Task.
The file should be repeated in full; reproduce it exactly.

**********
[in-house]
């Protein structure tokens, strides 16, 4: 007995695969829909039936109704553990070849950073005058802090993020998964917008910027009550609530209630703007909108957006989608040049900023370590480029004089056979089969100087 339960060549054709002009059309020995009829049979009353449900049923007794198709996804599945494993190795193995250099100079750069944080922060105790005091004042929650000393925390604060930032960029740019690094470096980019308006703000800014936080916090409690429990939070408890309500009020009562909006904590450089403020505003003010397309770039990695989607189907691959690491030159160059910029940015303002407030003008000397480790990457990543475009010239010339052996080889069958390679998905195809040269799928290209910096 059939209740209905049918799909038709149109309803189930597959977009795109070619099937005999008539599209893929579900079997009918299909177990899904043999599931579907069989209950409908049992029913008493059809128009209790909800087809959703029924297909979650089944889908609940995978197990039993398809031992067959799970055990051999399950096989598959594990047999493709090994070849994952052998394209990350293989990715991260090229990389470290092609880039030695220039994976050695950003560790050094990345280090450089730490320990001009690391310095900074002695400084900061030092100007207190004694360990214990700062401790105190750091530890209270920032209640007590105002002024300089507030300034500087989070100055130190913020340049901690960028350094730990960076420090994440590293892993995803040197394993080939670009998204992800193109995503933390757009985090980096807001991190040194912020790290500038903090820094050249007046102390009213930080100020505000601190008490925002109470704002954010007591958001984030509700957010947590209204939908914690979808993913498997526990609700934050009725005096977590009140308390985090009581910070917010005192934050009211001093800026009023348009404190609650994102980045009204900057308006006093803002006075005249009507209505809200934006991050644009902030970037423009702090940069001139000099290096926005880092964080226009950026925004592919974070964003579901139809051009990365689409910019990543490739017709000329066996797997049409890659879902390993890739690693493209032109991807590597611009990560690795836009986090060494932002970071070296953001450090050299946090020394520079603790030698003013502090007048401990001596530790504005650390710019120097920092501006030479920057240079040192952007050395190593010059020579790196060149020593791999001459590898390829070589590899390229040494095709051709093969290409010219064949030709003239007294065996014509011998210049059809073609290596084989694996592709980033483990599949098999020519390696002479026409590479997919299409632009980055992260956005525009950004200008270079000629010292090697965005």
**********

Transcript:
[in-house]
């Protein structure tokens, strides 16, 4: 007995695969829909039936109704553990070849950073005058802090993020998964917008910027009550609530209630703007909108957006989608040049900023370590480029004089056979089969100087 339960060549054709002009059309020995009829049979009353449900049923007794198709996804599945494993190795193995250099100079750069944080922060105790005091004042929650000393925390604060930032960029740019690094470096980019308006703000800014936080916090409690429990939070408890309500009020009562909006904590450089403020505003003010397309770039990695989607189907691959690491030159160059910029940015303002407030003008000397480790990457990543475009010239010339052996080889069958390679998905195809040269799928290209910096 059939209740209905049918799909038709149109309803189930597959977009795109070619099937005999008539599209893929579900079997009918299909177990899904043999599931579907069989209950409908049992029913008493059809128009209790909800087809959703029924297909979650089944889908609940995978197990039993398809031992067959799970055990051999399950096989598959594990047999493709090994070849994952052998394209990350293989990715991260090229990389470290092609880039030695220039994976050695950003560790050094990345280090450089730490320990001009690391310095900074002695400084900061030092100007207190004694360990214990700062401790105190750091530890209270920032209640007590105002002024300089507030300034500087989070100055130190913020340049901690960028350094730990960076420090994440590293892993995803040197394993080939670009998204992800193109995503933390757009985090980096807001991190040194912020790290500038903090820094050249007046102390009213930080100020505000601190008490925002109470704002954010007591958001984030509700957010947590209204939908914690979808993913498997526990609700934050009725005096977590009140308390985090009581910070917010005192934050009211001093800026009023348009404190609650994102980045009204900057308006006093803002006075005249009507209505809200934006991050644009902030970037423009702090940069001139000099290096926005880092964080226009950026925004592919974070964003579901139809051009990365689409910019990543490739017709000329066996797997049409890659879902390993890739690693493209032109991807590597611009990560690795836009986090060494932002970071070296953001450090050299946090020394520079603790030698003013502090007048401990001596530790504005650390710019120097920092501006030479920057240079040192952007050395190593010059020579790196060149020593791999001459590898390829070589590899390229040494095709051709093969290409010219064949030709003239007294065996014509011998210049059809073609290596084989694996592709980033483990599949098999020519390696002479026409590479997919299409632009980055992260956005525009950004200008270079000629010292090697965005």